The Samsung DeX Pad (Desktop eXperience) can turn its Galaxy S8/+, S9/+ and Note8/9 into a very passable desktop computer. That is replete with an large 2K screen, mouse and keyboard.
I reviewed DeX Station back in May 2017, and it was quite impressive then. Turning your smartphone into a desktop running Android apps is a great idea. As those apps include Microsoft Office and Outlook it is even better.
For a time I travelled (a lot) with a Logitech K840 HTPC keyboard and trackpad and connected to any convenient TV or monitor via HDMI out. I could do most things that I did on a Windows PC.
My review comments then included:
“Microsoft Office support is brilliant.”
“I am impressed, but I need to remind myself that it is Android, not Windows 10, that you are using.”
‘It is not a wallet breaker. Even if you use it as a dock just to play movies or as a lightweight PC then it is great’
“It could be a gamechanger for pocket computing.”
Some things don’t change, so on with the review. GadgetGuy Val Quinn also announced it back in February.
The interface is a little more modern than the older DeX Station. I was able to test it with a Samsung Galaxy S9+ and a Note 8 (running Android 8.x).
The biggest difference is that the DeX Pad allows the smartphone screen use as a touchpad.
DeX Pad setup is easy
Plug in the supplied Samsung Black Fast Charger (5V/2A, 9V/1.67A, 9V/2A, 12V/2.1A) via the USB-A to USB-C cable to the DeX Pad.
Plug in the supplied HDMI cable to the DeX Pad and the other end to a TV or monitor. We tried it with both a 4K TV (this was upscaled) and FHD 27” monitor (supports monitors to 2K, 2560 x 1440). It will also work with HDMI dongles to data projectors. It won’t support dual screens.
Attach a USB keyboard and mouse to the two USB 2.0 ports. Or use a Logitech USB Unifying receiver and combo keyboard and trackpad – leaving one USB free. You can also use most Bluetooth keyboard and mice.
Slide your phone into the USB-C port on the DeX Pad. It is big enough to work with most phone cases too.
The phone screen acts as a two-finger gesture trackpad. A future software update will allow keyboard use eliminating the need to carry one.
The phone immediately senses the DeX Pad
Up comes a full desktop screen looking suspiciously like a Windows screen. This is not Android but a full 16:9 landscape experience. You can switch between Android and Desktop mode.
For starters, apps open in separate windows, and you can resize them to fit several on a screen. Native Samsung and Google apps all worked well. Some apps refused to display more than a ‘phone-sized’ screen.
The performance was excellent. There was occasional cursor lag, but Galaxy class devices have top-of-the-range processors and RAM.
Connection to a D-Link AC5300 router was at 867Mbps. Everything from a WD My Cloud server was available via its IP address. Opening, copying and manipulating files was not far off gigabit ethernet speeds.
DeX Pad allows virtualised Windows desktops and apps
It can use enterprise-ready VDI (Virtual Desktop Infrastructure) solutions from cloud-based ecosystems including Citrix, VMware and Amazon. This might be the answer for road warriors. It is cool to see a full Windows 10 desktop running off an Android handset – if you are into that kind of thing. RDP support is standard as well.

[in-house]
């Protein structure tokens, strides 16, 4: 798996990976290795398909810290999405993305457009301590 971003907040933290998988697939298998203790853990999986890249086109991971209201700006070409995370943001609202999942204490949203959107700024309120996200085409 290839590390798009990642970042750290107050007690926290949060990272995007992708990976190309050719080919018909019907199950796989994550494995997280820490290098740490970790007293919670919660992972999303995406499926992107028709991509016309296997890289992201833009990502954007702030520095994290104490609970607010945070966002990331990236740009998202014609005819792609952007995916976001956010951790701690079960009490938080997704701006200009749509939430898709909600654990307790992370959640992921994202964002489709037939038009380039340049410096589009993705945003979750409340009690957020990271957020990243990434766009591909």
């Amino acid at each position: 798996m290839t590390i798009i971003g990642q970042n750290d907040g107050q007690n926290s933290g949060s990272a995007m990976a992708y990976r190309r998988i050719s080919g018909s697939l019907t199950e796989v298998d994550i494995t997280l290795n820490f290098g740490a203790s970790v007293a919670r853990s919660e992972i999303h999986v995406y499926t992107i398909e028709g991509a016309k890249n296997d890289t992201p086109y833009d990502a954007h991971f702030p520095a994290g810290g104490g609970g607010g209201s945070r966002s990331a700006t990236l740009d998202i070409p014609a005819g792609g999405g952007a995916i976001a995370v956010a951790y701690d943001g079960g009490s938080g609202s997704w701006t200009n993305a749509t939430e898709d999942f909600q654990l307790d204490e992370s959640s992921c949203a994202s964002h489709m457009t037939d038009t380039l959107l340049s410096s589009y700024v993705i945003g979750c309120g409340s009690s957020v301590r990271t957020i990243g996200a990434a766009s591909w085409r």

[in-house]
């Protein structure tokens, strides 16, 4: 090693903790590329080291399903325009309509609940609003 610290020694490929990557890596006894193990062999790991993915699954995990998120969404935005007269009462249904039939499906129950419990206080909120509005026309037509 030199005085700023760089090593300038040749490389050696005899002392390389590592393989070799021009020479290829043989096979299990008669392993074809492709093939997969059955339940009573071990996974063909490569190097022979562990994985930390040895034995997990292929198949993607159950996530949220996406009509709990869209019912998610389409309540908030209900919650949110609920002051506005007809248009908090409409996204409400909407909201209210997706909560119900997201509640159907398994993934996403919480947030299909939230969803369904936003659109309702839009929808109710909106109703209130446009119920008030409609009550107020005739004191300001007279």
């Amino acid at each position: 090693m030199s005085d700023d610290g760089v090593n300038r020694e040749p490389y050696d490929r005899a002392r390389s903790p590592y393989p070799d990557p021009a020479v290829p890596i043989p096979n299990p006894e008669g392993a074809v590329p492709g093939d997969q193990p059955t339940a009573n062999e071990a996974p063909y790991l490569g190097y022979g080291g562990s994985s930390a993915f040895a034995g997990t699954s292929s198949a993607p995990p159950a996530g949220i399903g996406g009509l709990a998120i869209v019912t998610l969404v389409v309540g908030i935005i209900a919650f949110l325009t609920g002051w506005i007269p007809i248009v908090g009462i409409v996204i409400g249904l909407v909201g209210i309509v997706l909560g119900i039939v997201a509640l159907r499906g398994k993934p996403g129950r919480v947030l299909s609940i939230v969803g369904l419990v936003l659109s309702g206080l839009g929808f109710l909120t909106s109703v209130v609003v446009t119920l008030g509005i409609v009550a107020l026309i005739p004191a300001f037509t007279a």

All Microsoft Office Apps passed. The only challenge is to learn a new command layout – there is no ribbon bar. Note that you need a paid Office 365 licence to use these.
It also worked well with OneDrive
I connected a 1TB Samsung T3 SSD. The FIle app fully supports it.
Printing requires manufacturer’s printer apps to be set up. I tried with HP, Epson. Canon and Brother and all were fine.
Scanning (from an MFP) depends on whether the app supports it. HP Smart (that uses the Printers built-in web server) supports
Web surfing using Samsung’s Browser was great with multiple tabs. Most sites detected this as a desktop browser and opened accordingly. Very few sites open as a mobile browser.
Notifications were supported and were unobtrusive.
Email via Microsoft Outlook or Samsung Mail was fine.
GadgetGuy’s take. If you have a Galaxy phone, there is a good use case for it
There is a niche. And it is in the enterprise. It is for those who can afford the Galaxy Class device. Those who want to do presentations on the fly, check email or word process on a larger screen. It is the perfect ‘thin-client.’
Sure, Samsung is trying to convince business that its phones are good for business use. And they are with the DeX Pad. Its Knox Security is superb. As the only phone with a dock, it is a viable alternative to BlackBerry Key2 and iPhone.
No, it is not a desktop replacement although using Microsoft Office and One Drive could get you close to that. It is great in a hotel room viewing movies on a larger HDMI TV.
Small, light and compact
Supplied with a Samsung Black charger (low cost was to get a spare)
Idiot-proof – it just works
More Windows-like than Android
Active cooling is quite
USB-A ports support any peripheral Android does
3.5mm jack is available for headphone use
No dual screen (even 1080p) monitor support
OK Google did not respond when docked
Not perfect but way further along than this time last year
Would have liked a longer USB-A to USB-C power cable
Overall: 4 out of 5
Features: 4 out of 5 – Would have scored higher with the software update that supports the smartphone touch keyboard
Value for money: 4 out of 5 – It is unique and includes a Samsung Black Charger
Performance: 4 out of 5 – No it is not a laptop, and you have to learn the nuances of using Android in a desktop mode
Ease of Use: 4 out of 5 – Idiot-proof setup. You need a little tech knowledge get more out of it
Design: 4 out of 5 – Bland black slab. Functional.
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